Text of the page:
Media Law and Women’s Rights

Introduction

Women’s rights, as a term, typically refers to the freedoms inherently possessed by
women and girls of all ages, which may be institutionalized, ignored or illegitimately
suppressed by law, custom, and behavior in a particular society. These liberties are
grouped together and differentiated from broader notions of human rights because they
often differ from the freedoms inherently possessed by or recognized for men and boys,
and because activism surrounding this issue claims an inherent historical and traditional
bias against the exercise of rights by women.

Issues commonly associated with notions of women’s rights include, though are not
limited to, the right: to bodily integrity and autonomy; to vote (universal suffrage); to
hold public office; to work; to fair wages or equal pay; to own property; to education; to
serve in the military; to enter into legal contracts; and to have marital, parental and
religious rights. Today, women in most nations can vote, own property, work in many
different professions, and hold public office. These are some of the rights of the modern
woman. But women have not always been allowed to do these things, similar to the
experiences of the majority of men throughout history. Women and their supporters have
waged and in some places continue to wage long campaigns to win the same rights as
modern men and be viewed as equals in society.

Evolution of women’s rights in India

Position of women in ancient India

The position of women since long has been pitiable in all aspects of life and her
subjection by males has been throughout a matter of history. She could not feel
independent, and act as so, barring a few exceptions.

The women in Vedic period enjoyed equal status with men and independence in action.
Not only they had the place of honour, but were entitled to participate freely in social
activities. They were allowed to pursue the academic attainments and shared the family
life with full vigour. They were free to select their conjugal partner and exercised free
will in entering into the matrimonial bondage.

The privileges that women enjoyed in the Vedic period were short lived and the position
of women began to decline from the latter Vedic period onwards. Post Vedic period saw
the emergence of Manusmrithi. The injunctions of Manu merged the wife’s individuality
with that of her husband and recommended strict seclusions for women and rigorous
discipline for widows. While glorifying motherhood and allowing women all freedom in
the management of the household, he permitted child marriage and polygamy. In the
Dharma-shastra women are unambiguously equated with the sudras. Even the Gita
places women, vaisyas and sudras in the same category and describes them as being of
sinful birth. Moreover women lead a life in abject misery. The women were denied the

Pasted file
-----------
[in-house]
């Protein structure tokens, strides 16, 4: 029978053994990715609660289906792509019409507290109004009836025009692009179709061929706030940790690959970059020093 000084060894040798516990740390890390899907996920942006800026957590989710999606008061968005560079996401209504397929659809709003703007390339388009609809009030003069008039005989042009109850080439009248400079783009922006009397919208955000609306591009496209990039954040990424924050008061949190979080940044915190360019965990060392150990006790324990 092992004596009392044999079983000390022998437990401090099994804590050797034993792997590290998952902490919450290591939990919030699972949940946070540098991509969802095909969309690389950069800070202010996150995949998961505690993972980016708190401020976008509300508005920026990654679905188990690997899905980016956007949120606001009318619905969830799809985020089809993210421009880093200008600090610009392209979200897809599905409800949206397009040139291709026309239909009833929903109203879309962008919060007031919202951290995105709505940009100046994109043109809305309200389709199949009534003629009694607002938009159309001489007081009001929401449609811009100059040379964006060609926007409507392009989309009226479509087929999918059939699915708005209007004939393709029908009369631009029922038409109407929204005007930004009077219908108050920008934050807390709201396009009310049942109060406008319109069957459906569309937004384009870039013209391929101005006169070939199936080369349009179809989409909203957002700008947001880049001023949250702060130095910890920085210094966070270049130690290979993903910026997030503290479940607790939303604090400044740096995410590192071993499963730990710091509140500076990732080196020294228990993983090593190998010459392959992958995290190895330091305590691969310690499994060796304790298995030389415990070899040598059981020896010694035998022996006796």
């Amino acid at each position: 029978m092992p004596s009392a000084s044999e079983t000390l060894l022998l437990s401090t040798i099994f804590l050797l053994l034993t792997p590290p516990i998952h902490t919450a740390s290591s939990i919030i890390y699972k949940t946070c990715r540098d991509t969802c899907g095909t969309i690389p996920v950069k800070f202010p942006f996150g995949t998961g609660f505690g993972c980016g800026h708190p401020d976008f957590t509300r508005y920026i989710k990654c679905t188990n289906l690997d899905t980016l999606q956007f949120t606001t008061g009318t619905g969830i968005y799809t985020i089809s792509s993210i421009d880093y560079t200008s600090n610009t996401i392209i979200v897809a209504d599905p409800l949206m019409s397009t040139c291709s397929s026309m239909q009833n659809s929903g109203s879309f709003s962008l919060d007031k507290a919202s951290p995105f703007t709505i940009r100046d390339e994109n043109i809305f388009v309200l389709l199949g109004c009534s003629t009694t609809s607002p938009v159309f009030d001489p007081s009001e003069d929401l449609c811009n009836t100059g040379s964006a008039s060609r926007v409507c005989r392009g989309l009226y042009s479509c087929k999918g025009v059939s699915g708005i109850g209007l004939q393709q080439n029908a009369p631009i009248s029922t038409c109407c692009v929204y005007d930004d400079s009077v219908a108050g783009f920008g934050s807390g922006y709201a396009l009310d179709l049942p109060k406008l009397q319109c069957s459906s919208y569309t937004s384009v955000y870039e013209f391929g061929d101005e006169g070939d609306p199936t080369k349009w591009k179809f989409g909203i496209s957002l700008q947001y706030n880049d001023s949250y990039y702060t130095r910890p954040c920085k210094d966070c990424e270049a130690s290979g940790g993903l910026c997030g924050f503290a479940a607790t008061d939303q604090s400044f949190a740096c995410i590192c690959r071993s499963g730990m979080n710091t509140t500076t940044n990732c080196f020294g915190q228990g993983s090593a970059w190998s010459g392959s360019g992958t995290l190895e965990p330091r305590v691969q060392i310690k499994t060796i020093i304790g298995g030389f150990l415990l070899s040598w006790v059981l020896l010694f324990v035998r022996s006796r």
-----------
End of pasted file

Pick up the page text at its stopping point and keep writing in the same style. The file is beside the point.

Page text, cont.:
right of equal opportunity in the field of education as well as in employment. The
inhuman system of .Sati. was prevalent as a compulsory custom. Widows were not only
precluded from remarrying, but they were also not allowed to live after the death of their
husband. There also existed the system of Purda, were the women had to cover her face
and body with a robe when she was to be seen in public. These were not only deprivation
of the rights of women but were also social evils which plagued the ancient Indian
society. The other evils which affected the women in ancient India were child marriage,
female infanticide, Dowry system etc.

During the British rule, many new rules were being legislated to abolish certain social
evils which have direct impact on the rights of the women. Many social reformers during
this period including Raja Ram Mohan Roy worked hard for the abolition of the system
of sati and reinstated in its place the right of widows to remarry. More emphasis was
given to provide opportunities for improving the plight of women like improving
opportunities for female education etc.

After Independence, most of the social evils like Sati system, child marriage, female
infanticide etc which affected the rights of women adversely were abolished. More laws
were enacted to provide women equal status with man in the field of education and
employment opportunities, laws were also enacted for preventing discrimination against
women on the basis of gender. Constitution of India also provides for provisions in order
to protect the rights of women. Reservations were made in the public sector to increase
the ratio of women population and to bring it in par with the male population. The Indian
penal code has also adopted stringent measures to deal with crimes against women. Penal
punishments were incorporated for dealing with the crimes of rape, marital violence
against women, prostitution etc. The Dowry Prohibition act also provides for punishment
in giving and accepting of Dowry. Recently a bill was enacted to prevent harassment of
women in their work places.4